Officials from Immigration and Customs Enforcement are disputing a state appeals court ruling that ICE agents violated the constitutional rights of an illegal immigrant during a raid in Willmar two years ago.
The Minnesota Appeals Court earlier this week ruled that because immigration agents did not have a warrant when they searched her house and interrogated her, the evidence used to convict her later in Kandiyohi County violated the Fourth Amendment.
Iris Janeth Maldonado-Arreaga was arrested after immigration raids in Willmar and has since been deported to Honduras.
Tim Counts, spokesman for Immigration and Customs Enforcement, denied that ICE agents committed any Fourth Amendment violations. He says ICE officers received express permission to enter Arreaga's home before they searched it.
"It is absolutely legal to enter the house and search if you obtain permission from the occupant and this is something that is frequently and purposely confused by those who defend some of these individuals. They say there was no search warrant, therefore it was a constitutional violation," Counts said. "It's not - because we obtained permission from the occupant to enter the house before entering."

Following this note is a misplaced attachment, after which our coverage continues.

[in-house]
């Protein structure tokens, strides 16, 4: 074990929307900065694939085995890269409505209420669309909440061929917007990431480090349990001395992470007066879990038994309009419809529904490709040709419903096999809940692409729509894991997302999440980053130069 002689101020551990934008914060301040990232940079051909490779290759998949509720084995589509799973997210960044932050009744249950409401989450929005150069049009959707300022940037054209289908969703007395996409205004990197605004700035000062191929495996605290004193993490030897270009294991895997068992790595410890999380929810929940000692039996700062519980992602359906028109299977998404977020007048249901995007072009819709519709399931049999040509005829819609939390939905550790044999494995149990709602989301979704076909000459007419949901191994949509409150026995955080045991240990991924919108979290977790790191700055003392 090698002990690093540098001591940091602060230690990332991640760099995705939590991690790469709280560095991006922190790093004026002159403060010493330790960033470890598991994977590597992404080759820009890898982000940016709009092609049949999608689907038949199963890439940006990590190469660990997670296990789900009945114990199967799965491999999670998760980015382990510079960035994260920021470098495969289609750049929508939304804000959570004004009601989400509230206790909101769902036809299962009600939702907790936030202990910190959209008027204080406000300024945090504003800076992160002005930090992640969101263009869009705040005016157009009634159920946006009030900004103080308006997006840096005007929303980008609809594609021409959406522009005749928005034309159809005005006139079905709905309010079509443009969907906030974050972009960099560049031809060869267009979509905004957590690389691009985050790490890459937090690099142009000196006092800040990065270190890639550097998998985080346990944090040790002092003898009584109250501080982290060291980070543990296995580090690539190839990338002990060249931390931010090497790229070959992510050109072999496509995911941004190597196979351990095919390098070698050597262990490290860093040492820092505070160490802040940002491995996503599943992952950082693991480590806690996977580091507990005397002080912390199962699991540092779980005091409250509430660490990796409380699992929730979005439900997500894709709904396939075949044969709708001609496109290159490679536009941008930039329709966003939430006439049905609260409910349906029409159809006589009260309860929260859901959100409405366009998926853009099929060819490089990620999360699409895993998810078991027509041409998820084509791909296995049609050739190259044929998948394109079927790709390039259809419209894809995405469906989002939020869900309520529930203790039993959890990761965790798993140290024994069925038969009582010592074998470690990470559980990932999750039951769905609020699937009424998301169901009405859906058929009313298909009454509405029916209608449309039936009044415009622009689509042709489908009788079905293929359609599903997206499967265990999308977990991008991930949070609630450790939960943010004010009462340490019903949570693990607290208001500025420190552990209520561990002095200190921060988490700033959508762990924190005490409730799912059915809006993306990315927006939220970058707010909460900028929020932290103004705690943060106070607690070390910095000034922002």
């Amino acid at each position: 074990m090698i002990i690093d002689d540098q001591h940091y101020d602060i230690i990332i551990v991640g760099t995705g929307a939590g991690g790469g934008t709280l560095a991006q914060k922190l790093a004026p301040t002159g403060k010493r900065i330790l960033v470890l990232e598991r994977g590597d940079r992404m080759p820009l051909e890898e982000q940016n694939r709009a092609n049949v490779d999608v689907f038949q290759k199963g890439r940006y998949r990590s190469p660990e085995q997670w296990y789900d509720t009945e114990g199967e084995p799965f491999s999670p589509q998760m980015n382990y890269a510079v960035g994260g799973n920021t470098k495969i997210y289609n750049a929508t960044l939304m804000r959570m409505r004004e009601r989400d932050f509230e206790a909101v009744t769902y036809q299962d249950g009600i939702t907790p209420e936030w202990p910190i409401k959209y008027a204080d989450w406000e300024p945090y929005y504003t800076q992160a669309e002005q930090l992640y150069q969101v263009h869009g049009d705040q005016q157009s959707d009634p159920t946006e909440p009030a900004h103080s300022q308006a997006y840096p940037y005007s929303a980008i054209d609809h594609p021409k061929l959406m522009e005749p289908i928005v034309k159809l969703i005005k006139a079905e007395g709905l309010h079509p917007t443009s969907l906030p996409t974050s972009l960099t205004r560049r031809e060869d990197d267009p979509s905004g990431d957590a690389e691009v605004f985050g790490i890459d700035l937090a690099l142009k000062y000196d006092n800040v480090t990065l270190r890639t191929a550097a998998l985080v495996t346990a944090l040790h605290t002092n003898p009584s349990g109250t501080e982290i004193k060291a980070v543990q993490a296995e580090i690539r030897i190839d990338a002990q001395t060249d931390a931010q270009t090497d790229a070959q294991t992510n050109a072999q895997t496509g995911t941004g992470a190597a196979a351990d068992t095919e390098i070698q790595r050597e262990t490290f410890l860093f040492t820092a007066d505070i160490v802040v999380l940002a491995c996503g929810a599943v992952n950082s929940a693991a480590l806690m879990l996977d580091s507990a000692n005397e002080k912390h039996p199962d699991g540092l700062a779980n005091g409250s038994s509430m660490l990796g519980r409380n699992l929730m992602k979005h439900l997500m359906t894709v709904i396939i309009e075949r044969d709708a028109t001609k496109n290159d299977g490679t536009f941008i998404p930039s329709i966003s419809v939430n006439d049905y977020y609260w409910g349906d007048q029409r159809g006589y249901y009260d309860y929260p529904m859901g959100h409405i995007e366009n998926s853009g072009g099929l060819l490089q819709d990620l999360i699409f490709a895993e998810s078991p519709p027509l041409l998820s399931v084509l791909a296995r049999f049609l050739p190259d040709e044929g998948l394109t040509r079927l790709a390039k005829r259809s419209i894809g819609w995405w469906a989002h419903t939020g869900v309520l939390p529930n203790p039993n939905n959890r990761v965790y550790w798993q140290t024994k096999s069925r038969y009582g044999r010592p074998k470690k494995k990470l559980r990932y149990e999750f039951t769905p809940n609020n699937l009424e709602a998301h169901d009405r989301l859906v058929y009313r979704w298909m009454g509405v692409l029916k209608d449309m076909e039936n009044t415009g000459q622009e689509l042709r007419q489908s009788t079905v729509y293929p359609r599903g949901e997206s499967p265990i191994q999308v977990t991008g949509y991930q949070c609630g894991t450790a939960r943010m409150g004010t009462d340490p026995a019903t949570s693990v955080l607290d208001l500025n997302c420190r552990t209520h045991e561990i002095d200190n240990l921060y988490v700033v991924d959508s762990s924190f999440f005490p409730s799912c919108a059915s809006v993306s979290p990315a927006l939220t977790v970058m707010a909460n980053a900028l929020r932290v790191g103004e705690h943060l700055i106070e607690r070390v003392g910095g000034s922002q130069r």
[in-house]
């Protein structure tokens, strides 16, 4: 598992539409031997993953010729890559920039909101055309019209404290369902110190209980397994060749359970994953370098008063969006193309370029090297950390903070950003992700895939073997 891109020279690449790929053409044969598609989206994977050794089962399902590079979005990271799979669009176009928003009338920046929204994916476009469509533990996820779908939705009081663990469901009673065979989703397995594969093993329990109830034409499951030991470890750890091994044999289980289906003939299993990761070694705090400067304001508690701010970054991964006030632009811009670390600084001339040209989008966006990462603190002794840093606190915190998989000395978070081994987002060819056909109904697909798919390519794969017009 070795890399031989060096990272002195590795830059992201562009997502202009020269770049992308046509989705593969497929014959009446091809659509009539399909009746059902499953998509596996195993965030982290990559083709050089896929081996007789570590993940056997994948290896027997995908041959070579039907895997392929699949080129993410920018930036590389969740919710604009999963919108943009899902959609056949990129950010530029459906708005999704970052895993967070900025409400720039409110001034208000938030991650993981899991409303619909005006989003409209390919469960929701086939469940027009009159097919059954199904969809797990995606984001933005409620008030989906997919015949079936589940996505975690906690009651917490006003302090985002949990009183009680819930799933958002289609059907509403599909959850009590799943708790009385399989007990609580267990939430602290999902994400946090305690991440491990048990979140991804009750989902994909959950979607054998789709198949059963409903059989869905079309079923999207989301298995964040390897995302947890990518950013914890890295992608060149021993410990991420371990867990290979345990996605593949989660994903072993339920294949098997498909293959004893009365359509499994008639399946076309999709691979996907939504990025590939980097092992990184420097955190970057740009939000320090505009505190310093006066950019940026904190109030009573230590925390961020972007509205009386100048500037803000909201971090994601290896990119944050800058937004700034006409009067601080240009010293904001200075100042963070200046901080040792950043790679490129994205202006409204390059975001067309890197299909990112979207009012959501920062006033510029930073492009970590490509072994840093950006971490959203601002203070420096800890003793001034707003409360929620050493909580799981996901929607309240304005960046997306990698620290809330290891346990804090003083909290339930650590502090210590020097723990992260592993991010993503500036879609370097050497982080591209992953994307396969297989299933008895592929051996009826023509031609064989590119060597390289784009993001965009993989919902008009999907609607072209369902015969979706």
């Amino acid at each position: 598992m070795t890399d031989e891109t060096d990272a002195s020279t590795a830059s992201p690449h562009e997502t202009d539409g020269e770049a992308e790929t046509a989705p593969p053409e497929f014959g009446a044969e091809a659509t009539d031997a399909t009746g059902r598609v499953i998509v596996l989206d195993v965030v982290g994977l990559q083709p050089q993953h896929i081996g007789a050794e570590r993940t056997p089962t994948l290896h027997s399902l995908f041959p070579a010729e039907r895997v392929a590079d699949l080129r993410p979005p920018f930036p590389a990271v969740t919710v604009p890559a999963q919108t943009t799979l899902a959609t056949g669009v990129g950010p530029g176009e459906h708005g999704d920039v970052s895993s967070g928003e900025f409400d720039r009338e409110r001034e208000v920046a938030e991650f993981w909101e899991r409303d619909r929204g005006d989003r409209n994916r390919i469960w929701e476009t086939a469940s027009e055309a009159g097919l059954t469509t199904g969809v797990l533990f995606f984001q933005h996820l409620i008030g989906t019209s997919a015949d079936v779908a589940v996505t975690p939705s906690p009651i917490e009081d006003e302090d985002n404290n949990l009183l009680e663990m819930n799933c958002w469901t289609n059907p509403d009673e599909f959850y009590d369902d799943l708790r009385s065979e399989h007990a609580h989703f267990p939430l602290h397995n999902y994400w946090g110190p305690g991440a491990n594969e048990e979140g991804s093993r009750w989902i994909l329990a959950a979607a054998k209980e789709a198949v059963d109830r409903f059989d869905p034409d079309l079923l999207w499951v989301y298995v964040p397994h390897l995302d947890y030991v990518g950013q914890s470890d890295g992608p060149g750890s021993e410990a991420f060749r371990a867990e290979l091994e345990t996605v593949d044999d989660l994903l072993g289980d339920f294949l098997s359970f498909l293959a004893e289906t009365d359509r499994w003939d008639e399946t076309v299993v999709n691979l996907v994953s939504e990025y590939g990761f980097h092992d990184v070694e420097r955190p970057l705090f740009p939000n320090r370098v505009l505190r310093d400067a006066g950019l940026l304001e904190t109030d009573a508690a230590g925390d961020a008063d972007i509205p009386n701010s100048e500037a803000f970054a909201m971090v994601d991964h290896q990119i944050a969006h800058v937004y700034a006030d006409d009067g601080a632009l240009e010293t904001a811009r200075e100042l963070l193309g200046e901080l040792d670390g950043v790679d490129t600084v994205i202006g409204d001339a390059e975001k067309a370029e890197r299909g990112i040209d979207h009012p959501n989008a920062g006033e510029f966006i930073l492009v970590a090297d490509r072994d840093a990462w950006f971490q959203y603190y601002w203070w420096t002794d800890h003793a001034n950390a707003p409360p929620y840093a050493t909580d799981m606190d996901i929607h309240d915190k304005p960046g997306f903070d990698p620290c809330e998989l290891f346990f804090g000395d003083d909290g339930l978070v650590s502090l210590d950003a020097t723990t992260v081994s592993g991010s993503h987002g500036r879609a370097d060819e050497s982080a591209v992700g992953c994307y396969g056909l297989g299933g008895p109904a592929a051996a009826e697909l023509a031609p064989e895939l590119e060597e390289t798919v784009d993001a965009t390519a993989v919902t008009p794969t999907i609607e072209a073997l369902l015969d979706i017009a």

He says it's true that ICE officers did not have a search warrant to enter the home but that the Fourth Amendment allows officers to obtain express permission to search a home in the absence of a search warrant.
Immigration attorney Rachel E.B. Lang, who was not an attorney in this case, says the court's ruling makes clear that ICE agents violated the constitution.
"The reason for that is that you don't know what someone's immigration status is before you talk to them, so you can't break into someone's house to talk to them because you think they are an illegal immigrant because you don't know who is in the house," Lang said.
Lang had previously served as Arreaga's immigration attorney in a separate case.